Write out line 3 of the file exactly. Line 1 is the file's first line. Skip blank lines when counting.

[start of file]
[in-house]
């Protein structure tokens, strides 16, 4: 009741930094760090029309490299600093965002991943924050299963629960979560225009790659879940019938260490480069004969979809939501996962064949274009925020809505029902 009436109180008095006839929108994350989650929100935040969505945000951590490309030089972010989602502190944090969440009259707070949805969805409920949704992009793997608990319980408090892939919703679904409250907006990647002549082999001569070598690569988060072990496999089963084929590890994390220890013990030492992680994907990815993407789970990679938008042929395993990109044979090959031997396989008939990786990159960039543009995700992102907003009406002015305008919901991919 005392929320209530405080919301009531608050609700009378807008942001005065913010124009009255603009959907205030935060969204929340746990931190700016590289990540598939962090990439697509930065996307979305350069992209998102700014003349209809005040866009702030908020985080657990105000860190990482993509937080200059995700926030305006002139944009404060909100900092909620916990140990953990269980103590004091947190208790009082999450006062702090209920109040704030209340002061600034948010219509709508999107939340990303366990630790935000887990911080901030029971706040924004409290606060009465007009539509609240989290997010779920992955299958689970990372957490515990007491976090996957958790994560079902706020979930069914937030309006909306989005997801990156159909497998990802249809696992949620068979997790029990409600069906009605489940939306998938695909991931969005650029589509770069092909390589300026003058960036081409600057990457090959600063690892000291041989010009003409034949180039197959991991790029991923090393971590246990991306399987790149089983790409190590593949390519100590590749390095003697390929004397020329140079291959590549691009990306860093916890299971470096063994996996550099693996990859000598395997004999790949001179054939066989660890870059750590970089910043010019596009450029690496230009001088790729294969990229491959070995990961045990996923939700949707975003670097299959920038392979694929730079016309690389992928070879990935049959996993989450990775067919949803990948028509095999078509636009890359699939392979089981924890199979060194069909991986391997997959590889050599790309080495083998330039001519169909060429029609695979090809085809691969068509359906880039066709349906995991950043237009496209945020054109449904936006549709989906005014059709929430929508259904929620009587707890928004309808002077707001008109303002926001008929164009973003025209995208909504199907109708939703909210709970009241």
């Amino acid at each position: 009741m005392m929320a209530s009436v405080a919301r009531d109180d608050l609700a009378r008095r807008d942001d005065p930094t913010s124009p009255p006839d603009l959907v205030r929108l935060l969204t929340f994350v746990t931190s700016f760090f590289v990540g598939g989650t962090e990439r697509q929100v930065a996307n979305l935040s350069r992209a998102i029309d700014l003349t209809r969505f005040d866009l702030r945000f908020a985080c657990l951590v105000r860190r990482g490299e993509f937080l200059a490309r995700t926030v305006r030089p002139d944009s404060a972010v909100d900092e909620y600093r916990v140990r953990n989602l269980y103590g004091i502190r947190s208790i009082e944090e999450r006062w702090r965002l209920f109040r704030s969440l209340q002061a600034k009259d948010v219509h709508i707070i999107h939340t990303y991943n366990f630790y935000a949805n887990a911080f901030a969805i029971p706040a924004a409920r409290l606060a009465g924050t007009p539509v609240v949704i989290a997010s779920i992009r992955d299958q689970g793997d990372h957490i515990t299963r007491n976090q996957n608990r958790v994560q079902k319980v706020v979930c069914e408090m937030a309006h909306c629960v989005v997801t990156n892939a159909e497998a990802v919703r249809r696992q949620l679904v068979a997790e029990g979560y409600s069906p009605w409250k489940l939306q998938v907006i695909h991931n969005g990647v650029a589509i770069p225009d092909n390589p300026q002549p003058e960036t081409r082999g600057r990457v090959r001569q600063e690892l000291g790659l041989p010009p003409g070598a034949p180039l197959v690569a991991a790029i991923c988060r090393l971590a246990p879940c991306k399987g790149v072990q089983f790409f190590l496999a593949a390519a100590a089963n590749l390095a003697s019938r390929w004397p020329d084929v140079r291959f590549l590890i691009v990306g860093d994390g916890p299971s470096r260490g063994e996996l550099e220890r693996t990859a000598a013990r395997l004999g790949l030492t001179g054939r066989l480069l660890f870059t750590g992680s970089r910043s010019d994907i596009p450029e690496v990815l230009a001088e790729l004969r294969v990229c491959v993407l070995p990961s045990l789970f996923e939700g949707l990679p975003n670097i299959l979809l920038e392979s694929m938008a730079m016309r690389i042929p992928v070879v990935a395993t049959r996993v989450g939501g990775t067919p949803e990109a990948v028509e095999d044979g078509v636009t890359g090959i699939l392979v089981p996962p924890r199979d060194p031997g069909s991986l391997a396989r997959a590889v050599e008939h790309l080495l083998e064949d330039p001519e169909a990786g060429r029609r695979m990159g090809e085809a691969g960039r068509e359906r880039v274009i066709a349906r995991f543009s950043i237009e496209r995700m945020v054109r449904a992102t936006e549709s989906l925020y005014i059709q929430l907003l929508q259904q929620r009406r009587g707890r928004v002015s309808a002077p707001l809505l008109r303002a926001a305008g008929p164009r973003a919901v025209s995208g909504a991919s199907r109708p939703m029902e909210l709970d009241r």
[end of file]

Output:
């Amino acid at each position: 009741m005392m929320a209530s009436v405080a919301r009531d109180d608050l609700a009378r008095r807008d942001d005065p930094t913010s124009p009255p006839d603009l959907v205030r929108l935060l969204t929340f994350v746990t931190s700016f760090f590289v990540g598939g989650t962090e990439r697509q929100v930065a996307n979305l935040s350069r992209a998102i029309d700014l003349t209809r969505f005040d866009l702030r945000f908020a985080c657990l951590v105000r860190r990482g490299e993509f937080l200059a490309r995700t926030v305006r030089p002139d944009s404060a972010v909100d900092e909620y600093r916990v140990r953990n989602l269980y103590g004091i502190r947190s208790i009082e944090e999450r006062w702090r965002l209920f109040r704030s969440l209340q002061a600034k009259d948010v219509h709508i707070i999107h939340t990303y991943n366990f630790y935000a949805n887990a911080f901030a969805i029971p706040a924004a409920r409290l606060a009465g924050t007009p539509v609240v949704i989290a997010s779920i992009r992955d299958q689970g793997d990372h957490i515990t299963r007491n976090q996957n608990r958790v994560q079902k319980v706020v979930c069914e408090m937030a309006h909306c629960v989005v997801t990156n892939a159909e497998a990802v919703r249809r696992q949620l679904v068979a997790e029990g979560y409600s069906p009605w409250k489940l939306q998938v907006i695909h991931n969005g990647v650029a589509i770069p225009d092909n390589p300026q002549p003058e960036t081409r082999g600057r990457v090959r001569q600063e690892l000291g790659l041989p010009p003409g070598a034949p180039l197959v690569a991991a790029i991923c988060r090393l971590a246990p879940c991306k399987g790149v072990q089983f790409f190590l496999a593949a390519a100590a089963n590749l390095a003697s019938r390929w004397p020329d084929v140079r291959f590549l590890i691009v990306g860093d994390g916890p299971s470096r260490g063994e996996l550099e220890r693996t990859a000598a013990r395997l004999g790949l030492t001179g054939r066989l480069l660890f870059t750590g992680s970089r910043s010019d994907i596009p450029e690496v990815l230009a001088e790729l004969r294969v990229c491959v993407l070995p990961s045990l789970f996923e939700g949707l990679p975003n670097i299959l979809l920038e392979s694929m938008a730079m016309r690389i042929p992928v070879v990935a395993t049959r996993v989450g939501g990775t067919p949803e990109a990948v028509e095999d044979g078509v636009t890359g090959i699939l392979v089981p996962p924890r199979d060194p031997g069909s991986l391997a396989r997959a590889v050599e008939h790309l080495l083998e064949d330039p001519e169909a990786g060429r029609r695979m990159g090809e085809a691969g960039r068509e359906r880039v274009i066709a349906r995991f543009s950043i237009e496209r995700m945020v054109r449904a992102t936006e549709s989906l925020y005014i059709q929430l907003l929508q259904q929620r009406r009587g707890r928004v002015s309808a002077p707001l809505l008109r303002a926001a305008g008929p164009r973003a919901v025209s995208g909504a991919s199907r109708p939703m029902e909210l709970d009241r």